Future USS Arlington Completes Acceptance Trials
PASCAGOULA, Miss. -- The future USS Arlington (LPD 24) completed acceptance trials Nov. 2, sailing from and returning to Huntington Ingalls Industries' (HII) shipyard in Pascagoula, Miss.
Arlington is the eighth San Antonio-class amphibious transport dock ship to be presented to the Navy's Board of Inspection and Survey (INSURV) for acceptance, bringing it a step closer to delivery to the Navy.
During the trials, HII demonstrated a variety of systems including main propulsion engineering and ship control systems, combat and communications systems, damage control, various mission systems, food service and crew support, and the electronic backbone of the ship -- the Shipboard Wide Area Network. Several demonstrations require a second ship at sea for communications. For the first time in the class's history, that partner was another LPD 17 class ship - the future USS Anchorage (LPD 23), which had departed HII's Avondale shipyard en route to its homeport.
"This trial marked the final milestone prior to delivering LPD 24 to the Navy," said Capt. Darren Plath, LPD 17 class program manager for Program Executive Office, Ships. "Additionally, seeing two of LPDs together at sea is a testament to the steady progress Ingalls is making in delivering LPDs with vital amphibious warfare capabilities to the fleet. We look forward to continuing this success with the future USS Somerset next year."
Among the highlights of the at sea trial portion, Arlington completed a full power run, self defense detect-to-engage exercises, steering checks, quick reversal (crash-back), boat handling, and anchoring. The rapid ballast and de-ballast demonstration is unique to amphibious ships, and during LPD 24's acceptance trials, the results of the rapid ballast event beat the 15-minute time standard by more than two minutes.
In addition to the INSURV team, Navy experts from Naval Sea Systems Command, the LPD 17 class Program Office, Supervisor of Shipbuilding Gulf Coast, and Arlington's crew participated in preparing for and executing the trials.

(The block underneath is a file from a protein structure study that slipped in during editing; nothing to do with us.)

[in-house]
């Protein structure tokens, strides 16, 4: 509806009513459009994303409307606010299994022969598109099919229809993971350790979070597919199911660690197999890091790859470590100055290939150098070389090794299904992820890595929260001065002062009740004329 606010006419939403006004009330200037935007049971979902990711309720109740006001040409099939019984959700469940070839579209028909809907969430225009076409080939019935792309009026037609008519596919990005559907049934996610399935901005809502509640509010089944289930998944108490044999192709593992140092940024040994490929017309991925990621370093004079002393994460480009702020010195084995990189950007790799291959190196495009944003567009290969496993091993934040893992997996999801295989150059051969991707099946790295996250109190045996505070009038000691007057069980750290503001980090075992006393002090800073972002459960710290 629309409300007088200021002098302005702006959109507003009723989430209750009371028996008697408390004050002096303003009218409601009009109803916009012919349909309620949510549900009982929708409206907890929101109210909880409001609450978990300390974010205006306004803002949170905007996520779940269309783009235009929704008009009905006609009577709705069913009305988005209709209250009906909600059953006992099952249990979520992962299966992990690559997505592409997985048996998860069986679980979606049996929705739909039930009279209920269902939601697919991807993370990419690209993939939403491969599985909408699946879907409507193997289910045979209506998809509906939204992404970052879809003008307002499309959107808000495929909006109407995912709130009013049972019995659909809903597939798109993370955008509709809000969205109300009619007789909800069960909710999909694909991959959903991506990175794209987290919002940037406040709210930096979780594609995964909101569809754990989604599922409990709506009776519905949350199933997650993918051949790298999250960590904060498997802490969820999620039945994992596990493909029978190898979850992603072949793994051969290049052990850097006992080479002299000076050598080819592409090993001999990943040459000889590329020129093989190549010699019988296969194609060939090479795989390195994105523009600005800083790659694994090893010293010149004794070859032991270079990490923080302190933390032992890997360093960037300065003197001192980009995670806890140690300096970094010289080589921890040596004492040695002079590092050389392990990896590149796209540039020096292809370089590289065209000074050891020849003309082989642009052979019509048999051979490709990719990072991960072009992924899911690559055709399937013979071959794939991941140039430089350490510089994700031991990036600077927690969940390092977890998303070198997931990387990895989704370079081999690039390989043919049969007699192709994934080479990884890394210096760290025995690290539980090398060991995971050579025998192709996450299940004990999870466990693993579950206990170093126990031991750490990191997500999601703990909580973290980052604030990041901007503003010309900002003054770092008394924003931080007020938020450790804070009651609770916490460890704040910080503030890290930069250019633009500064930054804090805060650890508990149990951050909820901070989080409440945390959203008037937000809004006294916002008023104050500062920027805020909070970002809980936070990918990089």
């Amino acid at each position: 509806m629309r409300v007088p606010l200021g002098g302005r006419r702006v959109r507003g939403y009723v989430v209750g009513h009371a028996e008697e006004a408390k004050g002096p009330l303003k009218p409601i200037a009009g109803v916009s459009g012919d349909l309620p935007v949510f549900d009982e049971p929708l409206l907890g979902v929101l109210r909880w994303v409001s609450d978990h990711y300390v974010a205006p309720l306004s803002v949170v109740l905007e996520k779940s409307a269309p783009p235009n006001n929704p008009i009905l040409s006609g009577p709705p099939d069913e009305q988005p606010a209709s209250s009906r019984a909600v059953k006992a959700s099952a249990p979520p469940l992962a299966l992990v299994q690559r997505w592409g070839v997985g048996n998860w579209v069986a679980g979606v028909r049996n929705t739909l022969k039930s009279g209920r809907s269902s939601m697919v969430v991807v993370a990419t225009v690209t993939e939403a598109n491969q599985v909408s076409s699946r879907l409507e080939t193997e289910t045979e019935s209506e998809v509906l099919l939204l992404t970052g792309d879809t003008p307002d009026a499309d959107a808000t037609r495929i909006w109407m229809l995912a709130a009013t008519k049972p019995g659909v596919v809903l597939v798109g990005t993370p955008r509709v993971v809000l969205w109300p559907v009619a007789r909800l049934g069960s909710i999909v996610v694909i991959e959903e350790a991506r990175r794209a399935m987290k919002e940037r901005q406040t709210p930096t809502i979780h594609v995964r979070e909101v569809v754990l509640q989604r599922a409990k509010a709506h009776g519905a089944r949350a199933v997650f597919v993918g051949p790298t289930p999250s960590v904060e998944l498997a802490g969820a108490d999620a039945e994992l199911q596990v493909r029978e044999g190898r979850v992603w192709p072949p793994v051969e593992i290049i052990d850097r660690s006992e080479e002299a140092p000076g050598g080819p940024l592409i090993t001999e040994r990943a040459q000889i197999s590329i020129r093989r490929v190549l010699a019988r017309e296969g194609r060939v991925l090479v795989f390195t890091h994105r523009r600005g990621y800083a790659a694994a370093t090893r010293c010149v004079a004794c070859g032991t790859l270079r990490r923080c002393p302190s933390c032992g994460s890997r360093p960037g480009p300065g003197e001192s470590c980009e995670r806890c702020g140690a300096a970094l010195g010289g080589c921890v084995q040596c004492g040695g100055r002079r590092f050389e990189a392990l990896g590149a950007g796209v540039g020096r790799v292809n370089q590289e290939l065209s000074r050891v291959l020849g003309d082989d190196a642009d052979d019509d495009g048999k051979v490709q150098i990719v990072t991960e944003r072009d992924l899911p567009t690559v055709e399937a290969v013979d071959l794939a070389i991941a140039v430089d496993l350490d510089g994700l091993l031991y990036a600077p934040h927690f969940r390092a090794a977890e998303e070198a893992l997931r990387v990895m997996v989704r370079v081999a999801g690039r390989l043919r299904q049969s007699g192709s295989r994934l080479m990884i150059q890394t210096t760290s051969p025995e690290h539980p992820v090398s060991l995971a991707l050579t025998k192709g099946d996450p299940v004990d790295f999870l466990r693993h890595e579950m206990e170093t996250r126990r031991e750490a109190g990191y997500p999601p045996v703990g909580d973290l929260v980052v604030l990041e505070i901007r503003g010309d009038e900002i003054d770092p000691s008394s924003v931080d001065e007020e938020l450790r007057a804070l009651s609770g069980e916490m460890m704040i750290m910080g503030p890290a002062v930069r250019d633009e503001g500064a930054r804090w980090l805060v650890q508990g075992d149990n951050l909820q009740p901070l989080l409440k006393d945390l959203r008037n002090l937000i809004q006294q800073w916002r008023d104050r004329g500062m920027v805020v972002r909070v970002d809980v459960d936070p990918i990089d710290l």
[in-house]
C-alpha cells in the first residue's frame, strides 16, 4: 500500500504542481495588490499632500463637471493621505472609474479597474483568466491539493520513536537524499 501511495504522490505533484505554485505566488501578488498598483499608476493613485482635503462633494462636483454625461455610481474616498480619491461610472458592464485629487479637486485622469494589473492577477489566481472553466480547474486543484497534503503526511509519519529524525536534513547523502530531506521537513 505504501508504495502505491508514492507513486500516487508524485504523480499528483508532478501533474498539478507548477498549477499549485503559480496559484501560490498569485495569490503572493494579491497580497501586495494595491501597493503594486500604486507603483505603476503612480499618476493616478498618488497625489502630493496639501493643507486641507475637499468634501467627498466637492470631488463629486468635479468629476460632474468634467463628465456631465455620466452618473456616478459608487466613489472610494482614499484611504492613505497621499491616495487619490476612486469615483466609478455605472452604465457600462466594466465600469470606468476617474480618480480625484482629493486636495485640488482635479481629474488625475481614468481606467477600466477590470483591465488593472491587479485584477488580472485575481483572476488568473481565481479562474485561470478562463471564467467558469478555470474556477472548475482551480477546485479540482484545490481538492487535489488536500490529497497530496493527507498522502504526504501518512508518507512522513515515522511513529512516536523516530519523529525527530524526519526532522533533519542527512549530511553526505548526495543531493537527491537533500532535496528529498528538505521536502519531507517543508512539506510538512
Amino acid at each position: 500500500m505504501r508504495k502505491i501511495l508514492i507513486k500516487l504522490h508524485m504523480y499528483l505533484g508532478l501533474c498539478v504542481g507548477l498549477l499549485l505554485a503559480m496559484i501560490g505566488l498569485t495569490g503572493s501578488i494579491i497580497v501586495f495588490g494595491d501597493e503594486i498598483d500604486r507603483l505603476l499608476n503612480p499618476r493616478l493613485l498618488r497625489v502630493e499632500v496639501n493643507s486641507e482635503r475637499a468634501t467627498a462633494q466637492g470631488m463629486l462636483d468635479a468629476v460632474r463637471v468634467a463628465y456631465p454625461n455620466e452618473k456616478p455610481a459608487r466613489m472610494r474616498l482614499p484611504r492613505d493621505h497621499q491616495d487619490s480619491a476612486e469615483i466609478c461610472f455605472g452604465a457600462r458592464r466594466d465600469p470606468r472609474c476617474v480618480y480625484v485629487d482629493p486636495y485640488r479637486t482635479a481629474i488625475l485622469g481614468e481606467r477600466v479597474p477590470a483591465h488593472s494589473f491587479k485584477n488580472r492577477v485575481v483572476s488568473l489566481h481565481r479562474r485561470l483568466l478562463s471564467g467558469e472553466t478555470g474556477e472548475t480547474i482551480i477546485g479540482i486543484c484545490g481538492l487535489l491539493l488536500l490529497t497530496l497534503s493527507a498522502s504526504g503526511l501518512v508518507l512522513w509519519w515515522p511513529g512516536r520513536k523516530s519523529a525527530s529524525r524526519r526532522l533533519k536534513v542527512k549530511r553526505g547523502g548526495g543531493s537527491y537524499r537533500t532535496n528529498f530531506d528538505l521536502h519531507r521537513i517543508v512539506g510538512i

"In the past 50 weeks, the government/industry team on the Gulf Coast has presented three LPD 17 class ships, and each has been recommended for Navy acceptance by INSURV," said Capt. Steve Mitchell, supervisor of Shipbuilding Gulf Coast. "Because of the effort of our team members who participated in extensive quality assurance, testing and evaluation efforts in the months preceding these trials, three quality amphibious ships will reach the fleet in a year's time."
The ship is named for the county of Arlington and honors the first responders and the 184 victims who died when American Airlines Flight 77 crashed into the Pentagon Sept. 11, 2001. LPD 24 is expected to deliver later this year and will be commissioned in April 2013 in Norfolk, Va., the ship's homeport.
As one of the Defense Department's largest acquisition organizations, PEO Ships is responsible for executing the development and procurement of all destroyers, amphibious ships, special mission and support ships, and special warfare craft. Currently, the majority of shipbuilding programs managed by PEO Ships are benefiting from serial production efficiencies, which are critical to delivering ships on cost and schedule.
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